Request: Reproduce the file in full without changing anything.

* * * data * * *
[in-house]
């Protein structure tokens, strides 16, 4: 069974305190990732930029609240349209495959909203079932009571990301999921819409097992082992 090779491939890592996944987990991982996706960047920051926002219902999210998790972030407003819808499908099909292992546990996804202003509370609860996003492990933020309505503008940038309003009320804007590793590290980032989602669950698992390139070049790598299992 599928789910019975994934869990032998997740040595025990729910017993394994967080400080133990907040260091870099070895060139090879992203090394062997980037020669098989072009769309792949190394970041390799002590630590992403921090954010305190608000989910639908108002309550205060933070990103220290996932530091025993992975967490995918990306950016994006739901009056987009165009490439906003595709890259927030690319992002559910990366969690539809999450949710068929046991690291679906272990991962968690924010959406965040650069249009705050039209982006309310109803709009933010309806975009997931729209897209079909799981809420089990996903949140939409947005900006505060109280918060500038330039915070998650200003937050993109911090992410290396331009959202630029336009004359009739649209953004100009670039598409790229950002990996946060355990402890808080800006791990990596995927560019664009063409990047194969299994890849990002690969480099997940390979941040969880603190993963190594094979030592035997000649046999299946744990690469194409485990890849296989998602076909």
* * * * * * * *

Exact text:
[in-house]
């Protein structure tokens, strides 16, 4: 069974305190990732930029609240349209495959909203079932009571990301999921819409097992082992 090779491939890592996944987990991982996706960047920051926002219902999210998790972030407003819808499908099909292992546990996804202003509370609860996003492990933020309505503008940038309003009320804007590793590290980032989602669950698992390139070049790598299992 599928789910019975994934869990032998997740040595025990729910017993394994967080400080133990907040260091870099070895060139090879992203090394062997980037020669098989072009769309792949190394970041390799002590630590992403921090954010305190608000989910639908108002309550205060933070990103220290996932530091025993992975967490995918990306950016994006739901009056987009165009490439906003595709890259927030690319992002559910990366969690539809999450949710068929046991690291679906272990991962968690924010959406965040650069249009705050039209982006309310109803709009933010309806975009997931729209897209079909799981809420089990996903949140939409947005900006505060109280918060500038330039915070998650200003937050993109911090992410290396331009959202630029336009004359009739649209953004100009670039598409790229950002990996946060355990402890808080800006791990990596995927560019664009063409990047194969299994890849990002690969480099997940390979941040969880603190993963190594094979030592035997000649046999299946744990690469194409485990890849296989998602076909």